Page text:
May 8, 2011


Apparently there's been a growth spurt lately (I didn't realize my belly looked quite so big!)

May 6, 2011


Apr 21, 2011

To Market, To Market

My brother and his family arrived on Wednesday and we have been enjoying the blissful routine of late morning walks to the market. Afternoons are for napping, homework, and knitting, and then another walk about town or to a park before dinner. To say this mom is happy to have family around after so much alone time would be an understatement. Maggie is simply joyful with her three cousins, and I am enjoying more free time to knit or cook or get things done around the house. Not to mention the wonderful company of Heather and Ben. The truth is we have been eating about six or seven baguettes a day between us, and generous heaps of salted butter on top of that.

Ben, Heather, and especially Katherine have been doing such a great job posting on their family blog that I hardly have a thing to add--

But here are few pictures from yesterday's market adventures:

and pre-bedtime dancing of course

Apr 16, 2011

Market Bounty

We arrived in Aix-en-Provence on Thursday, and so far all I can think about is FOOD. I think this return to food is good for me. I feel more energy and less like I'm walking through sand.

Today's market bounty. GREEN GREEN GREEN. havent seen much green for awhile.

Apr 11, 2011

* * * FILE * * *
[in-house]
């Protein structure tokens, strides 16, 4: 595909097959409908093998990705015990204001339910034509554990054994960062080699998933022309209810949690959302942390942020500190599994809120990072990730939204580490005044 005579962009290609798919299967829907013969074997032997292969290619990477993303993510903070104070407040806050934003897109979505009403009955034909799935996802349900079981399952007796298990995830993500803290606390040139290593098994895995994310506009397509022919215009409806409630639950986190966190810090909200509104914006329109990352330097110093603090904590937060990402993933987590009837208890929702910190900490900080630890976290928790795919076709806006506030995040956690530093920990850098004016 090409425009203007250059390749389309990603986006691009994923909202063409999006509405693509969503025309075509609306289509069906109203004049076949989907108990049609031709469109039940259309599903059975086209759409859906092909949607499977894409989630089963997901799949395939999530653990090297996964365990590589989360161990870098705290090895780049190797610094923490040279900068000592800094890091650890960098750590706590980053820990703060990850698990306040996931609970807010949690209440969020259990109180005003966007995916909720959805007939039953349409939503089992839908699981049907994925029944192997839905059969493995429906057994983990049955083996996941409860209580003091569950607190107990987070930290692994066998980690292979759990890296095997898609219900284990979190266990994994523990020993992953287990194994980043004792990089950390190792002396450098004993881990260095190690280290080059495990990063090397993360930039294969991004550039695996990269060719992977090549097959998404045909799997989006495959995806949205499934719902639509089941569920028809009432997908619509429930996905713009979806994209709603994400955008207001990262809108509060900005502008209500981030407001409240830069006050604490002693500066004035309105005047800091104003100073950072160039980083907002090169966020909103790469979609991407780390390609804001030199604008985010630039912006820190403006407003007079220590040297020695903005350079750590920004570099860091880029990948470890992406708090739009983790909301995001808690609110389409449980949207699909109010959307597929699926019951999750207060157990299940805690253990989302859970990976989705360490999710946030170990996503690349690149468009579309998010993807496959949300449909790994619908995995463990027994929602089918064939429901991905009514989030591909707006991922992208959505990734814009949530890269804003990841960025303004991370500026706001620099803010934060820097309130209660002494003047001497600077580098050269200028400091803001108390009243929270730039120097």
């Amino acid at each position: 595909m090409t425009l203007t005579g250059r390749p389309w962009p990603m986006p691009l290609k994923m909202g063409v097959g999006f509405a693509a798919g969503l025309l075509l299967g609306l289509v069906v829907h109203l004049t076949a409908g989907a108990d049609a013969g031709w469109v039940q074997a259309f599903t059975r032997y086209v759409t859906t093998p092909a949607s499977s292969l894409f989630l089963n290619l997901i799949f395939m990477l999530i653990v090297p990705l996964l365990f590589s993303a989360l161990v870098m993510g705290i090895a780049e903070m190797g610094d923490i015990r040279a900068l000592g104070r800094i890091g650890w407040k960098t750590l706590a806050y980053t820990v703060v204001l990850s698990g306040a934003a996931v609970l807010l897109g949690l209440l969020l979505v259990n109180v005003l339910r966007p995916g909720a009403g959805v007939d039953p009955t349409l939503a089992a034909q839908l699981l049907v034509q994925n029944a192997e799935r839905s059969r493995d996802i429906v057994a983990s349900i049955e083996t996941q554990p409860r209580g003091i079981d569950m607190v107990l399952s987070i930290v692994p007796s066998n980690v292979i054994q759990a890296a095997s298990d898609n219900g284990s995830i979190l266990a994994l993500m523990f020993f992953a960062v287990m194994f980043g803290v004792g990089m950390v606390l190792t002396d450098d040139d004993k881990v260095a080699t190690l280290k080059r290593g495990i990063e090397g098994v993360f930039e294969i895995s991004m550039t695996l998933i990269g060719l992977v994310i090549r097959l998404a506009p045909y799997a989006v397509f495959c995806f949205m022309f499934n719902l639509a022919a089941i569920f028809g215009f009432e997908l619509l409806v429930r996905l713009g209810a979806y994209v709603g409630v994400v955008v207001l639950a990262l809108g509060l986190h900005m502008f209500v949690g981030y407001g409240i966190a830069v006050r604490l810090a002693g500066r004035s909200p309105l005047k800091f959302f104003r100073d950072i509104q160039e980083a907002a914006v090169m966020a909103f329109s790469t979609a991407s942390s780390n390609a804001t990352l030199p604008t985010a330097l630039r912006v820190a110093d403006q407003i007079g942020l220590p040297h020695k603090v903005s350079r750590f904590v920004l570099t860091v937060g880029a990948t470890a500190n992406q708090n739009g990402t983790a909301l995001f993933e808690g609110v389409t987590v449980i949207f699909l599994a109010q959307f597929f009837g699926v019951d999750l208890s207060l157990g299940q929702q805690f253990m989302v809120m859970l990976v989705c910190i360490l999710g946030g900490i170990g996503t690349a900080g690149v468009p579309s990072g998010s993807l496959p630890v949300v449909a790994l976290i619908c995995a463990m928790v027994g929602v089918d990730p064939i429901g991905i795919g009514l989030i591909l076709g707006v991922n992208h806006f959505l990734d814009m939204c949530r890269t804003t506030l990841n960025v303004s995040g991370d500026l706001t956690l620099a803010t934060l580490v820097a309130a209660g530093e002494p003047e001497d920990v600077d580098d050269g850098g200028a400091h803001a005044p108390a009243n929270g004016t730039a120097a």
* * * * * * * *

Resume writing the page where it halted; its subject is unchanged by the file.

The room is on the second floor and looks east onto the street and the house guards below. They sit under the shade of the Acacia tree if it is hot, on the opposite side in the sun if it is cool. Seventy degrees is an occasion for sweaters and jackets. Eighty is comfortable. When Jean leaves after the day shift he returns to a home down the street. He is lucky to have his own place. The young guard down the street moved here from Guinea with no family; he sleeps under the stairs of the apartment nearby. We miss seeing Konate during the day; his sister in Paris sends him money so that he can attend nursing school during the day. He watches the building at night, though I am not sure when he sees his family. His eyes are kind. His brother sells Djembes nearby. On the street the wind howls and carries sand along the paved street. When I come in from a walk outdoors I shake the sahara from my hair; I dump sand like an hourglass from my shoes.

My shoes. They are forever changed. Stained by the deep orange earth, corroded by the leak of sewage, by the terrain of ridges and bottles--a city deconstructed.

Maggie and I spend much of our day in this room looking east. When she hears hoof prints on pavement she runs to the window to look out. The walls separating inside from outside in Senegal are mere facades. There is no real separation. Each day the Sahara blows beneath the porch door. I sweep and it clings to my nose, coats my mouth. Ants are tenacious, cockroaches plentiful. THere is always a mosquito lurking. This is their earth as much as ours.

I have become a mosquito hunter. The pacsifist who cried when her father killed a fly, who prefers to slip spiders quietly outdoors rather than squash them--here I have learned the mosquito's habits like an assasin planning its kill. I can spot and distinguish them by their lazy trajectoires. My hands are lightening quick. I swipe at them with open fist and smother them in my hand. I feel like the protector of my family when I do this--each mosquito has the potential to harm my daughter or my unborn child. What would I not do to protect them?